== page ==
High Time- D Day 420 party puts legalisation back on the agenda

2015-04-26 16:30

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Last weekend, thousands of partygoers and dagga growers got together in Joburg to puff and pass, and call for the legalisation of marijuana.

Garreth van Niekerk and Binwe Adebayo were there.

A small, graffitied alleyway in downtown Joburg became a place to puff and pass in peace for the more than 3?000 people who came together to celebrate 420 – international marijuana appreciation day (named after a famous plot of dagga in America or the time in the afternoon when dagga is smoked). Here, it’s “D-Day”.

For those concerned citizens wondering where an event of such diabolical inclinations could end up, they would need only to look at the first act on the line-up – an emerging indie group called Satanic Dagga Orgy. If they had stayed and listened to them, though, they would have heard the kind of happy-go-lucky music you hear at the end of a perfectly delightful romantic comedy.

The crowd at Carfax in Newtown last weekend was one of the most diverse we’ve seen – from the angry 20-something stoner quoting V for Vendetta to the more conservative user smoking long, elegant joints, signalling years of practice. Similar sights could be witnessed worldwide. Joburg was one of 164 cities celebrating 420 (pronounced “four-twenty”) with a street party celebrating peak harvest time and what is known by the community as “stoner Christmas”.

Moving unusually slowly between reggae bands and tie-dye clothing stalls, supporters gathered to share ideas and experiences and confront the conflicts around being an open or secret weed user.

The Dagga Couple

The event was hosted by Fields of Green for All (FGA), a not-for-profit organisation started by Julian Stobbs and Myrtle Clarke, dubbed the Dagga Couple by the media.

They became the public face of legalisation after they were bust in their home and accused of dealing when the police found 105g of dagga in their possession.

FGA was set up, they say, to counter the harmful effects of criminalising cannabis. “Being arrested for dagga in South Africa can be brutal and traumatising and poses much more of a risk to a dagga user than the plant itself does,” they told City Press.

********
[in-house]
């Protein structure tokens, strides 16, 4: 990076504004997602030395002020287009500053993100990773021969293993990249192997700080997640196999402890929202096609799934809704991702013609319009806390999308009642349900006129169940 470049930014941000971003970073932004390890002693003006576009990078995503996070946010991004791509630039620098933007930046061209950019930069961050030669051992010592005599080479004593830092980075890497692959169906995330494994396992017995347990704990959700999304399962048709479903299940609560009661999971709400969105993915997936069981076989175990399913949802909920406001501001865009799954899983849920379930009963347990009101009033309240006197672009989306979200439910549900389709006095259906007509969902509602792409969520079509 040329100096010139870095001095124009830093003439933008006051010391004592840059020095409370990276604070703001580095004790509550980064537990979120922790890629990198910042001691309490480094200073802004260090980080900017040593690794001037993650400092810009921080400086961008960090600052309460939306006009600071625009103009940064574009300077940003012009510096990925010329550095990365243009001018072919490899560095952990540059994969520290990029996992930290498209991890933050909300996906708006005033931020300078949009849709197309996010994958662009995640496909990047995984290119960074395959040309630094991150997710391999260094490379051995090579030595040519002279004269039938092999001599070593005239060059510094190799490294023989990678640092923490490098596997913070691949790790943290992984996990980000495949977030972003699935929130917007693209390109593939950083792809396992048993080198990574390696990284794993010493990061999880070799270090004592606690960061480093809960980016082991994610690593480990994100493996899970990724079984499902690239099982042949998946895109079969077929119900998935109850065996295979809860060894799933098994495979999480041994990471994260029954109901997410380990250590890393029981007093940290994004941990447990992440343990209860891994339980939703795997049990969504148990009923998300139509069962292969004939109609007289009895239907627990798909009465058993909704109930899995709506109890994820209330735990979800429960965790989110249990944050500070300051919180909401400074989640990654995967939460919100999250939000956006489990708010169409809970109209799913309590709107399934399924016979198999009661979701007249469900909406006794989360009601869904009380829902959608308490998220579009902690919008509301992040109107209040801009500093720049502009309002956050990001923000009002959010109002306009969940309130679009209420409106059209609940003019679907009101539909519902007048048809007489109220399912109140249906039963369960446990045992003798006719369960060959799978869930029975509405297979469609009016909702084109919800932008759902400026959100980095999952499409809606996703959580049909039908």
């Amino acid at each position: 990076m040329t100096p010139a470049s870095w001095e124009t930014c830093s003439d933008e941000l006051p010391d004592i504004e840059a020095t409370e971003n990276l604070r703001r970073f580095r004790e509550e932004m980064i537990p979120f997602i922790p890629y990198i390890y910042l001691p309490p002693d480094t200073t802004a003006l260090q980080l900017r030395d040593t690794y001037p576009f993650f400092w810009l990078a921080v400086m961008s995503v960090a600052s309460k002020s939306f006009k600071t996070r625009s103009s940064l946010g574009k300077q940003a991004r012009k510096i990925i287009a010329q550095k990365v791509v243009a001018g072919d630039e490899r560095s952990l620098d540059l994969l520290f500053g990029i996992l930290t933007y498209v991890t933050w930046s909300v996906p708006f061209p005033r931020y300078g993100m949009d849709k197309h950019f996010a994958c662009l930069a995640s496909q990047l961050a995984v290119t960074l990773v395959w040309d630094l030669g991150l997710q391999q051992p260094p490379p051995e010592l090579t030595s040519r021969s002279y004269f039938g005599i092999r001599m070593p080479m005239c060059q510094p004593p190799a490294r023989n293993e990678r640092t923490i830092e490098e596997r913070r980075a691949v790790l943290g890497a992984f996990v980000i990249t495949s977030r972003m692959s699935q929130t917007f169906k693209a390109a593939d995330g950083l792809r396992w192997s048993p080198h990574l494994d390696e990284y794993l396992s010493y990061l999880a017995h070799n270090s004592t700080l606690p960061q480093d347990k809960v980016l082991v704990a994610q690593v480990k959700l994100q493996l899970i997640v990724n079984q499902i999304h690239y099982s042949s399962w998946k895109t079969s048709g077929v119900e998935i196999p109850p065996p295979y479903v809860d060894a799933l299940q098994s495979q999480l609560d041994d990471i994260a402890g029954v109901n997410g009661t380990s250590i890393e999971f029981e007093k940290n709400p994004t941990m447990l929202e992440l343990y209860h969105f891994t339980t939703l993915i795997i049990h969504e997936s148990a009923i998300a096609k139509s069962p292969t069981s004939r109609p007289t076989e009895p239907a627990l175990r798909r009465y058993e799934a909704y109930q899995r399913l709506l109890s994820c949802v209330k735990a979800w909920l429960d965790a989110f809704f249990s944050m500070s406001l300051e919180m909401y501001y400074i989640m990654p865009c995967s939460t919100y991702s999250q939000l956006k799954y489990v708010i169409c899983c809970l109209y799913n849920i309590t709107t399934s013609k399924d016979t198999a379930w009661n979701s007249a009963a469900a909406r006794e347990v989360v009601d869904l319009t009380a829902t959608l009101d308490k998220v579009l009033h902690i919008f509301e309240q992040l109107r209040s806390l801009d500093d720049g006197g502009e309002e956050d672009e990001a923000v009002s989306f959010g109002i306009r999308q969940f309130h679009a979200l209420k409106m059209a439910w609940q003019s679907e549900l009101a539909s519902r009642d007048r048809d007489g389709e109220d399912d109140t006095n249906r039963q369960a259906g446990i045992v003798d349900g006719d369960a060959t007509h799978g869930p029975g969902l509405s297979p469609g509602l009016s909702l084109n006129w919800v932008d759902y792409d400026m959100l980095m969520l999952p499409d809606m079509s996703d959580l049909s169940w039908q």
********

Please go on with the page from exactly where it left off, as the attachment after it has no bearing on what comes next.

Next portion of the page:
Working with the Dagga Party, they have taken their cause to the Constitutional Court and the case is scheduled to be heard next year. They have formed a legal advocacy group to assist any citizen who has been arrested and charged under South Africa’s cannabis-prohibition laws.

The Green Network, a social portal on the FGA website, has professional members in the fields of medicine, health, law, engineering, the environment and horticulture.

The couple has helped create a network of scores of dagga growers, sellers and users countrywide. This growth of the movement was made evident when free starter packs of soil and seeds were distributed at the event.

The crowd was spellbound by the Dagga Couple’s speech. Cheering and raised fists were the order of the day as the pair spoke passionately against the “outdated colonial hegemony”, which they believed was the bedrock of South Africa’s anti-marijuana laws.

‘Reefer madness’

“South Africa was the first country to outlaw dagga in the late 19th century,” Stobbs and Clarke tell us. “Christians didn’t like their Hindu slaves using it in KwaZulu-Natal’s sugar cane fields.”

Repressive morality is a key theme at D-Day, with South Africa’s aggressive response to marijuana use under discussion. From the idea that it demonically possessed black and Indian indentured labourers (slaves), to the belief that it encouraged white women to sleep with “negroes”, so-called reefer madness has gripped the country since the 1800s, say critics.

In 1923, South Africa implored the League of Nations to criminalise the drug internationally, sparking a chain reaction globally.

“We need a groundswell of public support to change the law,” Stobbs and Clarke say. “We estimate two-thirds of South Africans either use the plant or understand the harms prohibition inflicts on our human rights. What is needed is a national, coordinated referendum.”

But is legalisation a real possibility? At the two-day Medical Marijuana Conference held earlier this month, there was a discussion about the medicinal use of cannabis and the parliamentary process surrounding its potential legalisation. The conference followed the introduction of the Medical Innovation Bill in Parliament by the late Inkatha Freedom Party MP Mario Oriani-Ambrosini, who was an open advocate of the use of cannabis, which he was using to treat the effects of his cancer.


Advocacy, for the Dagga Couple, must start at home. “The thing we need, of course, is for South Africans to ‘come out’ about their cannabis use.”

At D-Day, police guarded the entrances but remained out of sight as hundreds of joints were passed around when the clock struck 4.20pm and everyone lit up. There was a sense of anarchy in the air as revellers passed joints to their left – the stoner way. We had never witnessed anything quite so orderly at a street party.

Along with the appeals to join the “green movement”, events like these act as a way to connect with suburban “grow-ops” – an underground network of growers who work together to meet the needs of users. These operations then find ways to put the money generated from their efforts back into the community. Rumours abound of parks being refurbished, school buses being donated and poorer pupils being put through school with the illegal funds.

Leaving the party in the early hours of the next morning, there were no fights or muggings.

Everyone was, as they say, “irie”.

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